Home Contact Us  

US & South Asia - Articles

Print Bookmark Email Facebook Subscribe
#5181, 15 November 2016

US Policy Orientation

Trump's Trade Scenarios: Implications for India
Amita Batra
Professor of Economics, Centre for South Asian Studies, School of International Studies, JNU, & Columnist, IPCS

The year 2016 has sprung many a surprise, not the least of which has been the outcome of the US presidential elections. The economic policy stance of the president-elect Donald Trump has been evident in his oft-repeated ‘inward-looking’/isolationist pronouncements in the course of the election campaign. These though, have not been substantiated with any policy detail for a serious analysis. Much commentary therefore remains in the realm of speculation. There is, however, no doubt that the globalisation engendered inequities have been at the heart of Trump’s economic policy declarations. Expectations of a reversal of some of the earlier trade agreements and policies may therefore not be entirely misplaced.

If the expression of an aversion to trade as reflected in the pre-election speeches was to turn into reality then it is possible that the largest trading economy becomes more protectionist in its trade policy. The core elements of trade policy as specified in the course of the election campaign include imposition of higher tariffs on imports from China and Mexico specifically, and a general increase in tariffs otherwise. Mega regional trade agreements such as the Trans Pacific Partnership (TPP) will in all likelihood not be taken forward. Trade agreements in general seen as instruments of unfair concessions breeding inequities may also be subject to re-negotiation; the intention of building a wall between the US and Mexico being most symptomatic of this impending trend. There have also been indications of a US pull-out from the multi-lateral rule making trade organisation, the World Trade Organisation (WTO), in case there is any resistance to its imposition of protectionist policies. Other stated intentions have been with regard to changes in immigration policies with a more restrictive visa regime. The broad objective of the policy changes being bringing manufacturing back to the US, greater employment and hence greater prosperity, and in the process, recovery of losses in global trade for the US economy, in particular vis-à-vis the Chinese economy.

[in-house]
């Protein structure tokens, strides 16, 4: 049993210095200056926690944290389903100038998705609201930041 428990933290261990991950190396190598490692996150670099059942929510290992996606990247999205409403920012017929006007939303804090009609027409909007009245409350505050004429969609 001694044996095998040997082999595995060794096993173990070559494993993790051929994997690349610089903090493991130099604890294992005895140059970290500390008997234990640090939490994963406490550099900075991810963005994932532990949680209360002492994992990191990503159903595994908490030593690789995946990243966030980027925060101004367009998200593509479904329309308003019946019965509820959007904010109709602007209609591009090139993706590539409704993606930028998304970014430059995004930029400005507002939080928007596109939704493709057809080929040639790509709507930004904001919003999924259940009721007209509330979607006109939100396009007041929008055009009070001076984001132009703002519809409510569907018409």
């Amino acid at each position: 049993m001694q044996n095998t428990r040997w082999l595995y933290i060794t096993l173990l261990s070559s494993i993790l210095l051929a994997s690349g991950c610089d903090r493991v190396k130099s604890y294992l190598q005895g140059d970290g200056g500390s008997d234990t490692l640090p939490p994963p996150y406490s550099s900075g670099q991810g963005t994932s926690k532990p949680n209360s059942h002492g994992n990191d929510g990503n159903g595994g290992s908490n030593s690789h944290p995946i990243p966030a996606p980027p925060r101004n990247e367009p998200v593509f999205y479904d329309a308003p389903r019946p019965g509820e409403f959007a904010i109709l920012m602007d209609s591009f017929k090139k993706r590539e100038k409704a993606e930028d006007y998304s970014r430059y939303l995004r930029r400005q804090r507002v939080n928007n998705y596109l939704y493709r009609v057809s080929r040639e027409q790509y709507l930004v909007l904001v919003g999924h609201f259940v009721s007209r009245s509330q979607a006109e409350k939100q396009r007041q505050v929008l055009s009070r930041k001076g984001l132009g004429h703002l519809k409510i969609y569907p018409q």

As has been predicted by many analysts already, any attempt by the US economy towards the use of protectionist instruments will be countered by retaliatory measures by other economies, including China, with the likely impact being serious in terms of not just the initiation of a trade war with China but that of applying brakes to international trade in general. The WTO has already expressed concern at the slowdown of world trade in 2016 as the pace of growth has been slower than that of the global economy, unlike the trend over the last decade and a half. The US being the world’s largest importer with a share of almost 14 per cent in world imports, the imposition of higher tariffs will naturally be detrimental to world trade. In addition, the US economy may not gain as the attempt to push domestic manufacturing may imply higher costs and inefficient production, as long established comparative advantages will be altered in the process. While aimed at some, costs of the re-adjustment may be spread across to other economies as well. India, for example, will find it difficult for its ‘make in India’ programme to yield substantive benefits in such an adverse global trade environment. Higher tariff walls will be detrimental to manufacturing exports. As the largest export market for India with a share of 15 per cent in India’s total exports in 2015-16, higher tariffs in the US may prove to be a difficult hurdle for India to surmount and to convert its potential comparative advantage through the ‘make in India’ initiative into higher exports.